The volt makes a stop at the Fluke metrology lab


Your car battery, 12 volts. A single AA battery, 1.5. One solar panel, 17. All these objects, of course, generate direct current (dc) voltage. Ensuring a dc volt is the same wherever you go and on whatever device you own is the job of national and international standards organizations with an assist from private industry.

In the United States, the National Institute of Standards and Technology (NIST) maintains the dc volt standard among others. NIST in turn works with standards organizations worldwide.

A team from NIST visited Jeff Gust, Chief Corporate Metrologist for Fluke, in December as part of the standard body's rounds to compare the volt standard reference. NIST physicist Dr. Yi-hua Tang and associates brought their specialized testing equipment to Everett, Wash., to conduct an experiment that confirms the correct dissemination of the volt in North America. The NIST volt is compared with Fluke metrology's reference standard, which is transferred to the world's most accurate voltage transfer standards, the Fluke Calibration 732A and 732B. These are then deployed worldwide to reproduce the volt for innumerable devices.

The volt throughout history

Named after Italian physicist Allessandro Volta in the 18th century, the volt is a measurement unit of electric potential or electromotive force. Before 1972, the standard volt was kept in special chemical batteries in each country. Since then the volt has been standardized with reproducible experiments tied to natural forces.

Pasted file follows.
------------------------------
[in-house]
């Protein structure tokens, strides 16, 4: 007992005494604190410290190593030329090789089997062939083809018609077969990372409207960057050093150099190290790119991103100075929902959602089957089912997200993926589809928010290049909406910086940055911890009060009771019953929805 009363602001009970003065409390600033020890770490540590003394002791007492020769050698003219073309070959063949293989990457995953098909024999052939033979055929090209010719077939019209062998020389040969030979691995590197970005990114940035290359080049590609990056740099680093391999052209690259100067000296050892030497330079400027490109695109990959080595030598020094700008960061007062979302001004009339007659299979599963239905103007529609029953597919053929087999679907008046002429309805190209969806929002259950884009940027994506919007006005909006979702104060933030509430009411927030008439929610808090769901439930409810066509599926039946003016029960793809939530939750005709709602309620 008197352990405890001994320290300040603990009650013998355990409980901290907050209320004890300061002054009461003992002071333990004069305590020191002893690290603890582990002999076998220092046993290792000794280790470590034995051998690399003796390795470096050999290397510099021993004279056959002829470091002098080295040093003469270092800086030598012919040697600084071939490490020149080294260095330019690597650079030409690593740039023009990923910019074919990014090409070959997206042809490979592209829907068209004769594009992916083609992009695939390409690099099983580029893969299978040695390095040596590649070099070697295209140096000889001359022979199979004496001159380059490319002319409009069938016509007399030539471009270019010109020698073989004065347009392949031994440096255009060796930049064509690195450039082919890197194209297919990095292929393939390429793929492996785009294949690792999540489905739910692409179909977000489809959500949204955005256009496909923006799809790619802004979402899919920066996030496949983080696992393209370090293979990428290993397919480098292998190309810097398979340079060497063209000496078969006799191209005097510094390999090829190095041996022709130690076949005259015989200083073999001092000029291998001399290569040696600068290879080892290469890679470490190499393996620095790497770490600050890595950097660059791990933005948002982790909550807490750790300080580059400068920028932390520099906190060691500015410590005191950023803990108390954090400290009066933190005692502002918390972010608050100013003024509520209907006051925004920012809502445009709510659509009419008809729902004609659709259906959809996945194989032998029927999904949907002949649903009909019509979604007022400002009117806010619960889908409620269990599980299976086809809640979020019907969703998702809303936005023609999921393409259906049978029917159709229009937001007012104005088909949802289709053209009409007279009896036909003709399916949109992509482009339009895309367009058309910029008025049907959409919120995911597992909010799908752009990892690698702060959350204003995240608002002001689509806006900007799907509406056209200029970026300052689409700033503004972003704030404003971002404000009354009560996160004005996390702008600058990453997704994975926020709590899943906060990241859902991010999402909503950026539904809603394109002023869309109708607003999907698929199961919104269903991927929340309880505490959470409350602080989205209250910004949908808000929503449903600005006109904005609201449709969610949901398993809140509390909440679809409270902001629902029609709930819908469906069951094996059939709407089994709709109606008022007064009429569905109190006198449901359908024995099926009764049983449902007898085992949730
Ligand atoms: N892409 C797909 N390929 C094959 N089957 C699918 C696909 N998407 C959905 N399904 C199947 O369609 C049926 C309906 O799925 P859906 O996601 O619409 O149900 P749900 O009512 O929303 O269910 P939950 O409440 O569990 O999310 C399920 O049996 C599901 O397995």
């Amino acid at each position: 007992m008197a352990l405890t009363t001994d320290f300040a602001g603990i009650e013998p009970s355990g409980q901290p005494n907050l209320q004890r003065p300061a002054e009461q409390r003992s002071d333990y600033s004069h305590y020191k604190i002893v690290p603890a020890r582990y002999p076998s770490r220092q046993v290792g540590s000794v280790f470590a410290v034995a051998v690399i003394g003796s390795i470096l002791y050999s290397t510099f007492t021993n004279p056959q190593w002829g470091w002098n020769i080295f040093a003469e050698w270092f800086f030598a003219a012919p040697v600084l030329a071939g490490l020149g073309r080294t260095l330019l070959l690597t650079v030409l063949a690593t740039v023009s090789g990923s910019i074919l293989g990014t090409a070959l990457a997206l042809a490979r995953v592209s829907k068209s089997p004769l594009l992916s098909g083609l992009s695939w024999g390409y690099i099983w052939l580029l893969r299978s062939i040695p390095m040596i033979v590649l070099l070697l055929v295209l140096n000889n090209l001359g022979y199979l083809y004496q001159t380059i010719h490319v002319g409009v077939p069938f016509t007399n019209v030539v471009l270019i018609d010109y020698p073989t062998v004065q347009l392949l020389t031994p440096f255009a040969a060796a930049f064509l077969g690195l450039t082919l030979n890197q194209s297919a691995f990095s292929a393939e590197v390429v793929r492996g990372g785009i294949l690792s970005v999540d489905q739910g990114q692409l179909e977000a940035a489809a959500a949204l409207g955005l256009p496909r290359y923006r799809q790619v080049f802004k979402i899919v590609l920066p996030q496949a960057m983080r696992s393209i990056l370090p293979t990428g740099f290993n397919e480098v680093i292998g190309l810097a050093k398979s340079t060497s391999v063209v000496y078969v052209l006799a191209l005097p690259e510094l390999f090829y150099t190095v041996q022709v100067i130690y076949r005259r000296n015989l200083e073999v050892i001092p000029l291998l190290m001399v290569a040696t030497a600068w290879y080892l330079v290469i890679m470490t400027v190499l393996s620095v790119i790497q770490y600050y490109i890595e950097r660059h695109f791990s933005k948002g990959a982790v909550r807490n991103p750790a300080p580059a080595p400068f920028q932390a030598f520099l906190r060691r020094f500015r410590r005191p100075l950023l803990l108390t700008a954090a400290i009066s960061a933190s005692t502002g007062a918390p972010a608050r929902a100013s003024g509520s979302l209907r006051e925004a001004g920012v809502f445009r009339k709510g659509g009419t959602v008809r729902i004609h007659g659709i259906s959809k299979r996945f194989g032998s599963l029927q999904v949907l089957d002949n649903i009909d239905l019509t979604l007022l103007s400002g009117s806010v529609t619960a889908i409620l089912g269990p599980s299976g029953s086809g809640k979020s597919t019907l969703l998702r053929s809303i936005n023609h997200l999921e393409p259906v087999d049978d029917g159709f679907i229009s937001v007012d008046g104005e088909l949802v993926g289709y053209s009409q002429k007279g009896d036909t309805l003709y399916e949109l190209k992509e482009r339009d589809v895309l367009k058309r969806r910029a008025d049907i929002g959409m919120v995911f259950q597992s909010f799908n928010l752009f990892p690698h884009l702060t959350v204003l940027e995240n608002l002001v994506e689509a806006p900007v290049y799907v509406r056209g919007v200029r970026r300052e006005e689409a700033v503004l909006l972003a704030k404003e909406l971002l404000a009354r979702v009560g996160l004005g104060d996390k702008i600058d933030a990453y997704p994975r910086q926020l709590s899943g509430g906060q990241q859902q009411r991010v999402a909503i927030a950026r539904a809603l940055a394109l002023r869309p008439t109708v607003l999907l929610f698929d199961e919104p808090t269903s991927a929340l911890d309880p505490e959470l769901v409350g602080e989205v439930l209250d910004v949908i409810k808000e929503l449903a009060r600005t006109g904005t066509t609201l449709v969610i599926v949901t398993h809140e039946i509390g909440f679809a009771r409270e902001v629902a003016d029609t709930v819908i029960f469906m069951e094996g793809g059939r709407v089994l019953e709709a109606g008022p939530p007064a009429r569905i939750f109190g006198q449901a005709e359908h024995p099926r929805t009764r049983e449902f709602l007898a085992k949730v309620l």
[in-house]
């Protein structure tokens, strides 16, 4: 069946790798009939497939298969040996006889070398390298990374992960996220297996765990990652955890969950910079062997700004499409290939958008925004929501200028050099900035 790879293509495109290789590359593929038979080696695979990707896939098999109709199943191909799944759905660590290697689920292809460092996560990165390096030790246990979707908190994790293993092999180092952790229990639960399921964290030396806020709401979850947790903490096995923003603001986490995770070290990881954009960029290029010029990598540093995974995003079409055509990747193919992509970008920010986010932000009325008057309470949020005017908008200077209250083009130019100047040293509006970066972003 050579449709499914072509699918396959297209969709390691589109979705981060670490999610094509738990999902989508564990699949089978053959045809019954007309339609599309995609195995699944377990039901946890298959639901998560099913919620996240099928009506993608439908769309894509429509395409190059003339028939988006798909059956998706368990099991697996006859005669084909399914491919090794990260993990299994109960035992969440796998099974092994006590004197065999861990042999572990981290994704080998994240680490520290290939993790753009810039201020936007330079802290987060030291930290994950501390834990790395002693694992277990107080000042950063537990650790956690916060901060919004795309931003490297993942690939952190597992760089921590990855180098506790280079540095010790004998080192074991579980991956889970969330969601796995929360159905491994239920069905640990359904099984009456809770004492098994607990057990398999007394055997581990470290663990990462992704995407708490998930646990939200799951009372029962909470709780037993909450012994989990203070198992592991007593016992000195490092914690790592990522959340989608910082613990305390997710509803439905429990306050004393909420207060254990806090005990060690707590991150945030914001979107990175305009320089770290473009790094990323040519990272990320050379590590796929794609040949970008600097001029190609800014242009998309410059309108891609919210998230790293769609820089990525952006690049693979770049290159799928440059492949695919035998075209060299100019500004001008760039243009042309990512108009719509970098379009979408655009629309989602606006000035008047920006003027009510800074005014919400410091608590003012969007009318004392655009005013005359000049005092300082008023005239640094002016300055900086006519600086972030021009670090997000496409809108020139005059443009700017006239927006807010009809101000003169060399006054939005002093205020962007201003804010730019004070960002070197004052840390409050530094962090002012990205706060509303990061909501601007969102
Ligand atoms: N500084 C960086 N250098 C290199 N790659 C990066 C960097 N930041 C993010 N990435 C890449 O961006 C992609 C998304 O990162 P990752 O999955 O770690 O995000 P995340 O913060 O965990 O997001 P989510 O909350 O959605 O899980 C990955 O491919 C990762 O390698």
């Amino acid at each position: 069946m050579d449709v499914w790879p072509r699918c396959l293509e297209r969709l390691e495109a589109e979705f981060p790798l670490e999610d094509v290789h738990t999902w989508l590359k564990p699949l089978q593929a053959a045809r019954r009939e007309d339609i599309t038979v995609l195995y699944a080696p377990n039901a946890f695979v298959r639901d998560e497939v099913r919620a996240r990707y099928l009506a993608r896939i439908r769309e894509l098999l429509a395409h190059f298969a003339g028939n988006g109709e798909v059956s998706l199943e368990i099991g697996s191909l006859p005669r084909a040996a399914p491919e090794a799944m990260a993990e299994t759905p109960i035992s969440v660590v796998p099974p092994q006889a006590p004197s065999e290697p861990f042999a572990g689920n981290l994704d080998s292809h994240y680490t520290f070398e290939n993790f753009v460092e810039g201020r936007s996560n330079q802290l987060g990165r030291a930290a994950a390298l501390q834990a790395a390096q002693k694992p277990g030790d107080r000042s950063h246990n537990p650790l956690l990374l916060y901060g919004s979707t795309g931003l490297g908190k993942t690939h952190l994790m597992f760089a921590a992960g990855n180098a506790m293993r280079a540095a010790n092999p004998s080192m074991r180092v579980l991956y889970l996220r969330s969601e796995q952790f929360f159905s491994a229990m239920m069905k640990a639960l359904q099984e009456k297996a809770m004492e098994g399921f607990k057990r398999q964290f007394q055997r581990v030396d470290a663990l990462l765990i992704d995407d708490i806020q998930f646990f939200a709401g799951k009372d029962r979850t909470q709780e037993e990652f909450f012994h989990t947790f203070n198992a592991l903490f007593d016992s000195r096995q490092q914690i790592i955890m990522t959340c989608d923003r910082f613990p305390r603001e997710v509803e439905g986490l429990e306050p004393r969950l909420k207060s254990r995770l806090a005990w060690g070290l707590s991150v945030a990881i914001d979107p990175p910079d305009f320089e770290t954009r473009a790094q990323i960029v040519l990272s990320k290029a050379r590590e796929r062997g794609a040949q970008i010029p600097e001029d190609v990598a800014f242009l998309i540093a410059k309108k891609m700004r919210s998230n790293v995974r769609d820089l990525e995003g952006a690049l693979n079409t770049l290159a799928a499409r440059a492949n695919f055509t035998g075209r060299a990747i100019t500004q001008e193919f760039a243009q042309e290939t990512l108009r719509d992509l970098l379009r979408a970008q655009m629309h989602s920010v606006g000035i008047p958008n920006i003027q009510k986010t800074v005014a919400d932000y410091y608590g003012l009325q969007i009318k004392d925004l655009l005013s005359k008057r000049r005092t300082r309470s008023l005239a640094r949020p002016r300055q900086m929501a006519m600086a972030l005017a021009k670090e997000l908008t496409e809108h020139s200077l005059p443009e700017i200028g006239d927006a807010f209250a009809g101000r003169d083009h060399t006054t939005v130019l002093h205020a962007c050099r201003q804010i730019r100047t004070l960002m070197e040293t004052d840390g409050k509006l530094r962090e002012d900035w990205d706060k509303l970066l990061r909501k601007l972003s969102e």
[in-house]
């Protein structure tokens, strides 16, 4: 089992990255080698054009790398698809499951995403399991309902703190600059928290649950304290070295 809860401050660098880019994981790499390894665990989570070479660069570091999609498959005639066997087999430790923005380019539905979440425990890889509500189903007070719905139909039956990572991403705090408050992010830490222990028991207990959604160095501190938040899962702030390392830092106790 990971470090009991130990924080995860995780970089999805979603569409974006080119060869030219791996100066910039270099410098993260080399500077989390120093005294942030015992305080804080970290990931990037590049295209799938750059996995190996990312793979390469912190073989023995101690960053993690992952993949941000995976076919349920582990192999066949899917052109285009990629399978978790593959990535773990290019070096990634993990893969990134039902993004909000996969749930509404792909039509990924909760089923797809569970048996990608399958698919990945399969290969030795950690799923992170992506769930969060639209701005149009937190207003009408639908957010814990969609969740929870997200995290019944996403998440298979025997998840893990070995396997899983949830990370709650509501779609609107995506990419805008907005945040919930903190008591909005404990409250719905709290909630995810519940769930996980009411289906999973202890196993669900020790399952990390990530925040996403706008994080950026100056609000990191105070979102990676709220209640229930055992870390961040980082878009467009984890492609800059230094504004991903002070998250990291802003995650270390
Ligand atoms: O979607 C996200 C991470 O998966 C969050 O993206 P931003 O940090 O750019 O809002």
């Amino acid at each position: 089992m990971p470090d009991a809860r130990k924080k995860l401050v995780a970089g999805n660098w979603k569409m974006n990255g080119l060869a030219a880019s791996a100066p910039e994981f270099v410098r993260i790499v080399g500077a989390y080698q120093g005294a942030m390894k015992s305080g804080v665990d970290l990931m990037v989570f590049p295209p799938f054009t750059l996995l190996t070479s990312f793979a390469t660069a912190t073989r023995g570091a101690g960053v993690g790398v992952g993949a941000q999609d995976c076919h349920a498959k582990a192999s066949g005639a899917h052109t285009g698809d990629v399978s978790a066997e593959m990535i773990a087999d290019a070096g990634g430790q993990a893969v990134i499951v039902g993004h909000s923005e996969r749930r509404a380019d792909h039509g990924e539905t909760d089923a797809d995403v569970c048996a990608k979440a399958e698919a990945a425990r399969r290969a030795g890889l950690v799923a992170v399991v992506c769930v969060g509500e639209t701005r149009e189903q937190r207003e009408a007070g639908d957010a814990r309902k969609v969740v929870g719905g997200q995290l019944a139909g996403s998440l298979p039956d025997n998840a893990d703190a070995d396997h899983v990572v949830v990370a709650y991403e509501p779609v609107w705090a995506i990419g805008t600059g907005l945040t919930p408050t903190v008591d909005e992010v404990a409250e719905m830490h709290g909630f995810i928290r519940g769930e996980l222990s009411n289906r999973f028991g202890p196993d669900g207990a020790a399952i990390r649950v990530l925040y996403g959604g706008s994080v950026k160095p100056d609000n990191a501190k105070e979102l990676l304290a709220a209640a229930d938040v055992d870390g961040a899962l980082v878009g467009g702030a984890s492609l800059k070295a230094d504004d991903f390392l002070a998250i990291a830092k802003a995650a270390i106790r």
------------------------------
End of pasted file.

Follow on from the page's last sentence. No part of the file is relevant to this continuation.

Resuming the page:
This new method of establishing the dc volt uses a chip made with what are called Josephson junctions, named after Welsh physicist Brian David Josephson. These chips are made by sandwiching layers of superconducting material between layers of insulating material.

How physicists measure accuracy

In the experiment, the chip with the junctions is put on a probe, then immersed in a tank filled with liquid helium that is cooled to 4.2 degrees Kelvin (-269 C, -452.2 F). It is then shot with a special device that emits a microwave frequency. The chip “sandwich” then delivers a consistent step of voltages, 0-1, 1-2 and so forth. By measuring each step, you will get the most accurate volt possible.

It's probably a test you wouldn't try at home, since the chip “sandwich” alone can run about $50,000 USD. A large tank of liquid helium isn't easy to come by, either.

By conducting the experiment and then comparing it to a NIST reference the volt is accurately reproduced. The Fluke 732 calibrators then carry the load to ensure labs, manufacturers and others have an accurate dc volt. Keeping the dc volt consistent around the world ensures interoperability of machines, software and infrastructure.